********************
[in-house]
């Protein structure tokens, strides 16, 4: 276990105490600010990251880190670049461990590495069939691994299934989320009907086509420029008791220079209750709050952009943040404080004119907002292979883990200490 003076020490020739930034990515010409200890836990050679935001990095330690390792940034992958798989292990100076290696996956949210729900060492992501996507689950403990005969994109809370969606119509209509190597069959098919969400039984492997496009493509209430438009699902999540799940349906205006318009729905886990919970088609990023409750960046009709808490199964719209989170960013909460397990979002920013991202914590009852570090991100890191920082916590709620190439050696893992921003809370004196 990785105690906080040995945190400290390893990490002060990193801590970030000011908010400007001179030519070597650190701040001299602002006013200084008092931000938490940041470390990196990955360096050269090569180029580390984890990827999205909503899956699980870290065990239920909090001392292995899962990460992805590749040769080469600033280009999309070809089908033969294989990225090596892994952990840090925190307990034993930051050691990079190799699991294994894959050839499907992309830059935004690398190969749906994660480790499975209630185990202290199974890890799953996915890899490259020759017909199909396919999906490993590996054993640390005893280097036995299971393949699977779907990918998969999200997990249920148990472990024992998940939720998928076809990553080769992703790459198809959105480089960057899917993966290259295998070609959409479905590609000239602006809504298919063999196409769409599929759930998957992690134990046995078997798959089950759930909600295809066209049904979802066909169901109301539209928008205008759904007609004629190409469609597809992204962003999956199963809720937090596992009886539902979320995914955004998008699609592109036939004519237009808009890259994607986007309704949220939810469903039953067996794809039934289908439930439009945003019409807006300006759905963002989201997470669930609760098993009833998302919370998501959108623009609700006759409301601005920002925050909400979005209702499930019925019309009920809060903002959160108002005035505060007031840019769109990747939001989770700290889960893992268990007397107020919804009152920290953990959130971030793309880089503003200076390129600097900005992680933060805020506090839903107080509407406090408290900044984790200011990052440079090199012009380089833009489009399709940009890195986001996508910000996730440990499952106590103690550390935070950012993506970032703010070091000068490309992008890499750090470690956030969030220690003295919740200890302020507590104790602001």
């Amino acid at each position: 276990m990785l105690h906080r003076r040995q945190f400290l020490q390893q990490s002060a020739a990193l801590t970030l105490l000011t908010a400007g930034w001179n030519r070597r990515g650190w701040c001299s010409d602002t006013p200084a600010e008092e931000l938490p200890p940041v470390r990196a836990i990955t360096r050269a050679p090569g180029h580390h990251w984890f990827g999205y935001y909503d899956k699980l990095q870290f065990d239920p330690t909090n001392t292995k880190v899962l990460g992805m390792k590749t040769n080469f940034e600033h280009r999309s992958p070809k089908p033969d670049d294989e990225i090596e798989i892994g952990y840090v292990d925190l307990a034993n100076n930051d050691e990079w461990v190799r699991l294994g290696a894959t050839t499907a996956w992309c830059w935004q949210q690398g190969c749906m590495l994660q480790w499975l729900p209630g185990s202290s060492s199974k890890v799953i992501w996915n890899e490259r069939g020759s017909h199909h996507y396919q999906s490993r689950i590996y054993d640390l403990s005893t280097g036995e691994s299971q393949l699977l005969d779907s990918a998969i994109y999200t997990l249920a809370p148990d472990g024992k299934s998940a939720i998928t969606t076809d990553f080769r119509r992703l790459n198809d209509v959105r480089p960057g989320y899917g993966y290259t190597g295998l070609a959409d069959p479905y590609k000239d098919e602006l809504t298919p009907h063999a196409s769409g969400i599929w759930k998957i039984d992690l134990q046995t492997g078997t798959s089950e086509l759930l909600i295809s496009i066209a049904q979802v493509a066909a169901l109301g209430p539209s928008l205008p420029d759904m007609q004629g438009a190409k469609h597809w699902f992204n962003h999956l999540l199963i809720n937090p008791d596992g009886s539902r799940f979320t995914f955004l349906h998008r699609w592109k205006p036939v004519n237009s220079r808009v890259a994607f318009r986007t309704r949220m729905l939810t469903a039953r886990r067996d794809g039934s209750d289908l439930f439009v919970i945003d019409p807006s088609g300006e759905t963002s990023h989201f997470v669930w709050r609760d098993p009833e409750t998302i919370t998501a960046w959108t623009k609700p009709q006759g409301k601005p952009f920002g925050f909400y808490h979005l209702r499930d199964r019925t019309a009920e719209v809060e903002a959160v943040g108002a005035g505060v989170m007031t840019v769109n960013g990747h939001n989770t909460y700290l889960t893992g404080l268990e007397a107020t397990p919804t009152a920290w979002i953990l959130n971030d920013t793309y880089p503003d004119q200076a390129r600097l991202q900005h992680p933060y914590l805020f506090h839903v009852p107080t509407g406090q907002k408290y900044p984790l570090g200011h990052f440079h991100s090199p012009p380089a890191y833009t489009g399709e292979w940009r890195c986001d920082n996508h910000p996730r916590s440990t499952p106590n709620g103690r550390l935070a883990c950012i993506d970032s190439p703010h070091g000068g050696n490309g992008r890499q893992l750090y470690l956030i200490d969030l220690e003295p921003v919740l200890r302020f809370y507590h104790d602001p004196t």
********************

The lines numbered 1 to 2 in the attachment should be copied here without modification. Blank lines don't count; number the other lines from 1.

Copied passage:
[in-house]
């Protein structure tokens, strides 16, 4: 276990105490600010990251880190670049461990590495069939691994299934989320009907086509420029008791220079209750709050952009943040404080004119907002292979883990200490 003076020490020739930034990515010409200890836990050679935001990095330690390792940034992958798989292990100076290696996956949210729900060492992501996507689950403990005969994109809370969606119509209509190597069959098919969400039984492997496009493509209430438009699902999540799940349906205006318009729905886990919970088609990023409750960046009709808490199964719209989170960013909460397990979002920013991202914590009852570090991100890191920082916590709620190439050696893992921003809370004196 990785105690906080040995945190400290390893990490002060990193801590970030000011908010400007001179030519070597650190701040001299602002006013200084008092931000938490940041470390990196990955360096050269090569180029580390984890990827999205909503899956699980870290065990239920909090001392292995899962990460992805590749040769080469600033280009999309070809089908033969294989990225090596892994952990840090925190307990034993930051050691990079190799699991294994894959050839499907992309830059935004690398190969749906994660480790499975209630185990202290199974890890799953996915890899490259020759017909199909396919999906490993590996054993640390005893280097036995299971393949699977779907990918998969999200997990249920148990472990024992998940939720998928076809990553080769992703790459198809959105480089960057899917993966290259295998070609959409479905590609000239602006809504298919063999196409769409599929759930998957992690134990046995078997798959089950759930909600295809066209049904979802066909169901109301539209928008205008759904007609004629190409469609597809992204962003999956199963809720937090596992009886539902979320995914955004998008699609592109036939004519237009808009890259994607986007309704949220939810469903039953067996794809039934289908439930439009945003019409807006300006759905963002989201997470669930609760098993009833998302919370998501959108623009609700006759409301601005920002925050909400979005209702499930019925019309009920809060903002959160108002005035505060007031840019769109990747939001989770700290889960893992268990007397107020919804009152920290953990959130971030793309880089503003200076390129600097900005992680933060805020506090839903107080509407406090408290900044984790200011990052440079090199012009380089833009489009399709940009890195986001996508910000996730440990499952106590103690550390935070950012993506970032703010070091000068490309992008890499750090470690956030969030220690003295919740200890302020507590104790602001």